In 1897, Pasadena Mayor Horace Dobbins was struck with a can’t-miss idea: he would build an elevated toll bikeway from the Hotel Green to downtown Los Angeles. In that golden age of bicycling, the idea seemed a logical solution to the transportation problems that already plagued Southern California. Riders would pay a nickel to whisk down the wooden highway which was set to run along the Arroyo Seco, as the Arroyo Parkway does today.
Dobbins could not have foreseen that another visionary in Detroit, Michigan was developing a machine that would make his Veloway obsolete: the Model T automobile. With the rise of the car, bicycling became less popular, and in the end, only 3 miles of the bikeway were completed.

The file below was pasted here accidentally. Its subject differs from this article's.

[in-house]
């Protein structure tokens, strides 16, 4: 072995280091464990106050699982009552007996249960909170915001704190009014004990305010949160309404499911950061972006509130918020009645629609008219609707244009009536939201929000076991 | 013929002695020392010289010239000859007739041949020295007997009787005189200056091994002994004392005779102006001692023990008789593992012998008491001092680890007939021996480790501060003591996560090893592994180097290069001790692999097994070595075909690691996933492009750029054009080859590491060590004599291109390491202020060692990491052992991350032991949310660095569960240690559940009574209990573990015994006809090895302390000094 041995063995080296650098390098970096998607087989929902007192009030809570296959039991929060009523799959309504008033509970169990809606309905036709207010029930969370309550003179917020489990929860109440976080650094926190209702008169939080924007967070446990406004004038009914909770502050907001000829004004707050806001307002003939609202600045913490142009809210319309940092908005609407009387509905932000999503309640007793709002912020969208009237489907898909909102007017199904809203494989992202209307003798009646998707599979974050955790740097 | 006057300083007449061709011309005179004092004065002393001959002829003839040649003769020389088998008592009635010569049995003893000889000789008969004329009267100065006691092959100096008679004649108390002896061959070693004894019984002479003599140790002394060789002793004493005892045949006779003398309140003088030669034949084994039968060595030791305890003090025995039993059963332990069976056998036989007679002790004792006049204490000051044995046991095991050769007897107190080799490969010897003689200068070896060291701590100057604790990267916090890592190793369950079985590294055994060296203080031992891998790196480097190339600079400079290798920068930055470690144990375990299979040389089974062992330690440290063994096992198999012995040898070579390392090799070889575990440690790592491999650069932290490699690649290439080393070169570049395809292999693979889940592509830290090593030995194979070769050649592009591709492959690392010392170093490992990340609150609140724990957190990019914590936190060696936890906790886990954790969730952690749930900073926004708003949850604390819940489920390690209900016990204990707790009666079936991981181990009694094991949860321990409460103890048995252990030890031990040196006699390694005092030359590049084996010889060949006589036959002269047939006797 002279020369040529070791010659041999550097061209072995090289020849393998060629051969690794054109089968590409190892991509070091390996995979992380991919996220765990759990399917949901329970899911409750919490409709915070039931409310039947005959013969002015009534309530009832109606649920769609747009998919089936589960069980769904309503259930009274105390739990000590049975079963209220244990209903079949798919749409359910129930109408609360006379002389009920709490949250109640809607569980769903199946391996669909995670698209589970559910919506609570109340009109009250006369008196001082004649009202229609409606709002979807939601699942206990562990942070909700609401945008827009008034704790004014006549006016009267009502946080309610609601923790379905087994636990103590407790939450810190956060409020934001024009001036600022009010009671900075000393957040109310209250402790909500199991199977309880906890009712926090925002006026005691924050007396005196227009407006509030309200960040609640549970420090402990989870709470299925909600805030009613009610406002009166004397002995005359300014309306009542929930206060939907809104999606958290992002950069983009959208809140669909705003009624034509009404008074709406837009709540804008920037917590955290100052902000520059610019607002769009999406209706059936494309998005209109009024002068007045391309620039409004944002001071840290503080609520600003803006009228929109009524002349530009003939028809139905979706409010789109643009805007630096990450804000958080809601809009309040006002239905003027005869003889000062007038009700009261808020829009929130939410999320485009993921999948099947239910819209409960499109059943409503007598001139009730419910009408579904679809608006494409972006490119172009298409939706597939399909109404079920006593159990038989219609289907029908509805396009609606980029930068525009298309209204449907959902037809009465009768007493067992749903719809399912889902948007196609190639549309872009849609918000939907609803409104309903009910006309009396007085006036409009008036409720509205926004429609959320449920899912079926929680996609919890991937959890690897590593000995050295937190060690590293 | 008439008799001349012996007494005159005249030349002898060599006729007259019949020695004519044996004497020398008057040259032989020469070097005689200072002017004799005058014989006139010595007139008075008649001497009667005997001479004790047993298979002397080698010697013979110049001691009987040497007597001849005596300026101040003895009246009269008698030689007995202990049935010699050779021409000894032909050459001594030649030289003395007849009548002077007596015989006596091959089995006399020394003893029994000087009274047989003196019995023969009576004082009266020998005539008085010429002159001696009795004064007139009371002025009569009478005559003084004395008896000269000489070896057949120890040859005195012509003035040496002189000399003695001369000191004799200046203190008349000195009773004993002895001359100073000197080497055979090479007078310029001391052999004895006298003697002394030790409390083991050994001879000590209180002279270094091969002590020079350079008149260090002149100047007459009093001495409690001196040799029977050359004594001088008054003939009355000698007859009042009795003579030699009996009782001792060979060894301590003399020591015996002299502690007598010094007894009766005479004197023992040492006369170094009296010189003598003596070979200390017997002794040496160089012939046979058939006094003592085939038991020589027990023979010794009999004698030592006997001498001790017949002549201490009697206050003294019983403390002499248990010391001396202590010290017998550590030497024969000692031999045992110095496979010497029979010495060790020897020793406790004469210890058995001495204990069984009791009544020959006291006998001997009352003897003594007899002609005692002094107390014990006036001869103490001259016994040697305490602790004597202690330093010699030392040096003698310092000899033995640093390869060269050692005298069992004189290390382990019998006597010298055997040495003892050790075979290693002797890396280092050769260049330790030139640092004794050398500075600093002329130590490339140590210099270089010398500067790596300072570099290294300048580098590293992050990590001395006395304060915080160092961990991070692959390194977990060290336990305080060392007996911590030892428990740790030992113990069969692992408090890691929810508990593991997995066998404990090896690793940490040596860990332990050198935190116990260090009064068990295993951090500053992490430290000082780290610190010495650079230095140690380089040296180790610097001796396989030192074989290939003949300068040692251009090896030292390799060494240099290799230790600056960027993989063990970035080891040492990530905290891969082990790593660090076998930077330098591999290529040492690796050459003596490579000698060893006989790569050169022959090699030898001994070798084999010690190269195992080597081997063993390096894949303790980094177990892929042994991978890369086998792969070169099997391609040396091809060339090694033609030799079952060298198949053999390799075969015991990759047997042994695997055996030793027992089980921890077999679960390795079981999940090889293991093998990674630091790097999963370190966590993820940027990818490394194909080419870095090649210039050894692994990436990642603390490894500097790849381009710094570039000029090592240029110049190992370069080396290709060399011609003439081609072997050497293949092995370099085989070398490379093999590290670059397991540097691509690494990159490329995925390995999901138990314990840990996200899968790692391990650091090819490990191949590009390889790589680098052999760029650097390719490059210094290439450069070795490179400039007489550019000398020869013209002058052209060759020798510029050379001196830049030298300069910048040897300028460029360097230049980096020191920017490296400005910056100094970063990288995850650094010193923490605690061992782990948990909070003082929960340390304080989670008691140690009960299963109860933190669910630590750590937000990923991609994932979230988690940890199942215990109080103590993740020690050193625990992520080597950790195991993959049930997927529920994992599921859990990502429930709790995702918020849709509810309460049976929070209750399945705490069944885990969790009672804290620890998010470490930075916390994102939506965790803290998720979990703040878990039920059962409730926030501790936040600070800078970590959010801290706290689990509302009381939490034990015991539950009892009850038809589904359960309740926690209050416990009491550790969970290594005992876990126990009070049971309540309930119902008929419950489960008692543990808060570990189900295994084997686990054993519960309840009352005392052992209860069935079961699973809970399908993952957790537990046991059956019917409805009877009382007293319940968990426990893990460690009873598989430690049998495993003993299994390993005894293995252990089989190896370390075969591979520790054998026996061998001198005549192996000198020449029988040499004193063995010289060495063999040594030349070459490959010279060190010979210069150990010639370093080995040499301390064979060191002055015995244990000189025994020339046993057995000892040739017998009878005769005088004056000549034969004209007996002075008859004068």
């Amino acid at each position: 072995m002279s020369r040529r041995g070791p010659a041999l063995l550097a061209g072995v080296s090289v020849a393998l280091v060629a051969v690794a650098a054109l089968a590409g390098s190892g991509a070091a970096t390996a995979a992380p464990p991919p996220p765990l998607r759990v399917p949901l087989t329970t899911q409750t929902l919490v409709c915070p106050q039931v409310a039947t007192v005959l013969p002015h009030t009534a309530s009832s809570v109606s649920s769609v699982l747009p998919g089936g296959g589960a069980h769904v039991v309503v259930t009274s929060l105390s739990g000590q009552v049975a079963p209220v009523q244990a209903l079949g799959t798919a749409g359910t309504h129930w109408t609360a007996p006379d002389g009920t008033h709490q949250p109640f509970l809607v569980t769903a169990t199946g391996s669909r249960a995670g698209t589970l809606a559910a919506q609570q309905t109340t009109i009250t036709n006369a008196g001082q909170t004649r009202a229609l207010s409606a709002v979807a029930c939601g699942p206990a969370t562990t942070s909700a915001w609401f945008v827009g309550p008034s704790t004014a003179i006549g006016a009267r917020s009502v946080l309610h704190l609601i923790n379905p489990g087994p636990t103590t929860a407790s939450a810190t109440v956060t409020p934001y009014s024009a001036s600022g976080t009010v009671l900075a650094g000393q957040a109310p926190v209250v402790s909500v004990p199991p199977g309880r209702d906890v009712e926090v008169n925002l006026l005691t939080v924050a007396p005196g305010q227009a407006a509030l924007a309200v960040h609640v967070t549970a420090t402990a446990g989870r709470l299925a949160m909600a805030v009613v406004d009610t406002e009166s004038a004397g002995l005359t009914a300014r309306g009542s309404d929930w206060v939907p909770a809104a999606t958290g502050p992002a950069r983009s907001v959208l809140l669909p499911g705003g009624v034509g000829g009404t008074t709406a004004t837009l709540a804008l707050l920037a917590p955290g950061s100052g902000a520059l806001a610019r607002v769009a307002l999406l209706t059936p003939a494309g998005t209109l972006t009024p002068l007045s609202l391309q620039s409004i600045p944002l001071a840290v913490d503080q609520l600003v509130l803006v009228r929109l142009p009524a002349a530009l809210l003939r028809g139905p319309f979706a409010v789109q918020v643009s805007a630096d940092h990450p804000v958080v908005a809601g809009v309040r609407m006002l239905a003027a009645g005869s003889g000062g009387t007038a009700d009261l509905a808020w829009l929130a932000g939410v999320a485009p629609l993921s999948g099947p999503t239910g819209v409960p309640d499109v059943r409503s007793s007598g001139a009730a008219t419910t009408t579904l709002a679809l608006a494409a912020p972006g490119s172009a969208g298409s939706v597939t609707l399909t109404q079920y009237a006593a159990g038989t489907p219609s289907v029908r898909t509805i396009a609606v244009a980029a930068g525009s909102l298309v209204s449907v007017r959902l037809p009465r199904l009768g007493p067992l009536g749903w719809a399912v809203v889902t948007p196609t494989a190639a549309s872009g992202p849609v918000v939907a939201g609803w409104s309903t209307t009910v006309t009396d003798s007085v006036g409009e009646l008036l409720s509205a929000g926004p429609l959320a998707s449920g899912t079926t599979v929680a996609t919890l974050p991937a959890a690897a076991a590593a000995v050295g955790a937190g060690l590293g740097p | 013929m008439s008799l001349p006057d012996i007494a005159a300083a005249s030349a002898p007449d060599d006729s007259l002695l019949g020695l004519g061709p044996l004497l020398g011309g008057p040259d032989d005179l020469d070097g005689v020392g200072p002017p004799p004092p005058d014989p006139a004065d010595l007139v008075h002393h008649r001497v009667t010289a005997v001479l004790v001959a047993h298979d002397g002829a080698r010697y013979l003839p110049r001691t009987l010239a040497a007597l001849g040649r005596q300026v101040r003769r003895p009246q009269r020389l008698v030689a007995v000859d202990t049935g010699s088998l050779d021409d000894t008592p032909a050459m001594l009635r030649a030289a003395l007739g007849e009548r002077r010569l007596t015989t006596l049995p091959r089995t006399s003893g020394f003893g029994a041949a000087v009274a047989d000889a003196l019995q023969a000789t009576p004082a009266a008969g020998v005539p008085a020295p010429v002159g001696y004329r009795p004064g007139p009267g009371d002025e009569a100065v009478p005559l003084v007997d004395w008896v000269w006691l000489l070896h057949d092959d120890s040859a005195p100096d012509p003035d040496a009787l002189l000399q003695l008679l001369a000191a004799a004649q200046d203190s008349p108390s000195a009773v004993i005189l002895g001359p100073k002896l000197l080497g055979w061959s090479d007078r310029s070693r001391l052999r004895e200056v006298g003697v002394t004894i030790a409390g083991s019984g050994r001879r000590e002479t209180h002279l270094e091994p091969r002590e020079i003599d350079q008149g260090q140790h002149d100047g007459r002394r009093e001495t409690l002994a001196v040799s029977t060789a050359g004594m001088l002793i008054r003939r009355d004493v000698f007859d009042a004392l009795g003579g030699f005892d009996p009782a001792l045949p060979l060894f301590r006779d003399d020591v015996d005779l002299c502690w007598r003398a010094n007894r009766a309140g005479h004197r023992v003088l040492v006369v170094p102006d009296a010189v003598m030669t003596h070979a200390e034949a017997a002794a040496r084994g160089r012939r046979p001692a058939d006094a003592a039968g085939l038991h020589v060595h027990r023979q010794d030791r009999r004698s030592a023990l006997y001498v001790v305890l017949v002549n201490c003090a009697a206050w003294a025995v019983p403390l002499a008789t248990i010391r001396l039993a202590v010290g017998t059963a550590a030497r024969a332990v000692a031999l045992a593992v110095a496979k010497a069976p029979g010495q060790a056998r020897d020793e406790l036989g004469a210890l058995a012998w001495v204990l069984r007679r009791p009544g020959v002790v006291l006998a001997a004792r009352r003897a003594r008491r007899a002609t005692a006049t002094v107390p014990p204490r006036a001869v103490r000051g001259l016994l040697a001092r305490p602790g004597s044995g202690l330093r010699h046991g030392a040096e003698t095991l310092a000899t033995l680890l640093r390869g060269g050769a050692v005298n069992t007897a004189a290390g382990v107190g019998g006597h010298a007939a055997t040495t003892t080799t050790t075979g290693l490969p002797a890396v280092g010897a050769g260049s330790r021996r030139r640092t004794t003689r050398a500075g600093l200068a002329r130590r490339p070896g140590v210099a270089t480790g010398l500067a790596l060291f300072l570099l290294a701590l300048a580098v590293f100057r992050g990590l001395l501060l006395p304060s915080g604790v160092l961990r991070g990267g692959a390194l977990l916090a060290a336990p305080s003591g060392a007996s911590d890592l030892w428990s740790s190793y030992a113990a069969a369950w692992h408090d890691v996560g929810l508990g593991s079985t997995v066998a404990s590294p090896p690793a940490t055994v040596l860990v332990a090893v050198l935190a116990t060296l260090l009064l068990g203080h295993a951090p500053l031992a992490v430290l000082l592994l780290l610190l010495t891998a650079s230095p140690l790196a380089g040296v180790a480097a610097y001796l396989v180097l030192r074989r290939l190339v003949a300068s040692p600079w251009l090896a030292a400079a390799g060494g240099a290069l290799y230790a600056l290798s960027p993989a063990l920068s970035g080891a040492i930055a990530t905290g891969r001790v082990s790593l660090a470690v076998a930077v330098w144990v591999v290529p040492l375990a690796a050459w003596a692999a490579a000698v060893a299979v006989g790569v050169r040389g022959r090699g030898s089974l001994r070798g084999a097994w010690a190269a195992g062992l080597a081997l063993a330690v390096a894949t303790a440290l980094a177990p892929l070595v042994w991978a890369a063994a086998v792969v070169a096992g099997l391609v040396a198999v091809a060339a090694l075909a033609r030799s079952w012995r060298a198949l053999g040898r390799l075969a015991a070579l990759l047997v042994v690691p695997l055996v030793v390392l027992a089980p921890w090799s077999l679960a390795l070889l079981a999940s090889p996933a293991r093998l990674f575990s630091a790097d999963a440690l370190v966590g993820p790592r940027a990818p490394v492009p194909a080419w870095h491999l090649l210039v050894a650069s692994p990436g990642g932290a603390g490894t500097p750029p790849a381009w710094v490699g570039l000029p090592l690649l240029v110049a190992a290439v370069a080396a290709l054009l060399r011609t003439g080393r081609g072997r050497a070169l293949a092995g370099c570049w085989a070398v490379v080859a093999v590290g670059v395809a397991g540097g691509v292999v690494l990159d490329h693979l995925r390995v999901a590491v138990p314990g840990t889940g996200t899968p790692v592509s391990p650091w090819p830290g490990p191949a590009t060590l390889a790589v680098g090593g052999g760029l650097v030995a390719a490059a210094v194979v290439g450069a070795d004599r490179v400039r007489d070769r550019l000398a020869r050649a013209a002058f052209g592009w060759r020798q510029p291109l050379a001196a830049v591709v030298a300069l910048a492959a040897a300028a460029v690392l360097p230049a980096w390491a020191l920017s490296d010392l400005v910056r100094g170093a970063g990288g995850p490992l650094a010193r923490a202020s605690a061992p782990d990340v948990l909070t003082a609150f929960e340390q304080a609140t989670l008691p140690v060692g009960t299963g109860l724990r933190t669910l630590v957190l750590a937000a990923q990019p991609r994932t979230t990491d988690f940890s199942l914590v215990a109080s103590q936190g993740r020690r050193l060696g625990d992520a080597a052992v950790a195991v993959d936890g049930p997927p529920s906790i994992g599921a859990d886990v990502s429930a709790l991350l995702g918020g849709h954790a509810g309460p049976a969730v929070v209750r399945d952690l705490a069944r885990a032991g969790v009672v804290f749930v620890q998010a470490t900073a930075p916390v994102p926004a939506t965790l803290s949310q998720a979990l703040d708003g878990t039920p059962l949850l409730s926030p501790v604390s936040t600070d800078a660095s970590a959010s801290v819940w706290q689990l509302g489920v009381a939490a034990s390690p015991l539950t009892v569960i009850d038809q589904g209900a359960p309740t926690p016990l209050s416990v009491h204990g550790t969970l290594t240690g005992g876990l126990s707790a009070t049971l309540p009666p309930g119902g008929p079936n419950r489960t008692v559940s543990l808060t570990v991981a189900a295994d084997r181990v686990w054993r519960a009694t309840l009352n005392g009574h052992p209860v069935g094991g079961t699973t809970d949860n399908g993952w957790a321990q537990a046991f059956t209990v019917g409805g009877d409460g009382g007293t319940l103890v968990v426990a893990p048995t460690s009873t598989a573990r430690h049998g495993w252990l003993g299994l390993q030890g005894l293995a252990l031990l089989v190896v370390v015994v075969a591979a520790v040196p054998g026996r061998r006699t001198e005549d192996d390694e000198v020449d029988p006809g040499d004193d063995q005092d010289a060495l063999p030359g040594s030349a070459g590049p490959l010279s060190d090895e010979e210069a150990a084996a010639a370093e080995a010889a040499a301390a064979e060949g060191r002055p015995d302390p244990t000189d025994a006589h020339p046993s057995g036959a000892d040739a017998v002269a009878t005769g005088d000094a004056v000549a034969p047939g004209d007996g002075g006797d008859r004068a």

Eventually even those 3 miles of elevated paths fell victim to progress, as the Southern Pacific Railway purchased the right of way in a hostile takeover, and the bikeway was demolished.
Today however the idea of connecting Pasadena and LA by bikeway has been realized in the form of the Arroyo Seco Greenway Project. You can currently ride a piece of the way on the bottom of the cement-lined Arroyo Seco stream, though further development was halted by environmental concerns.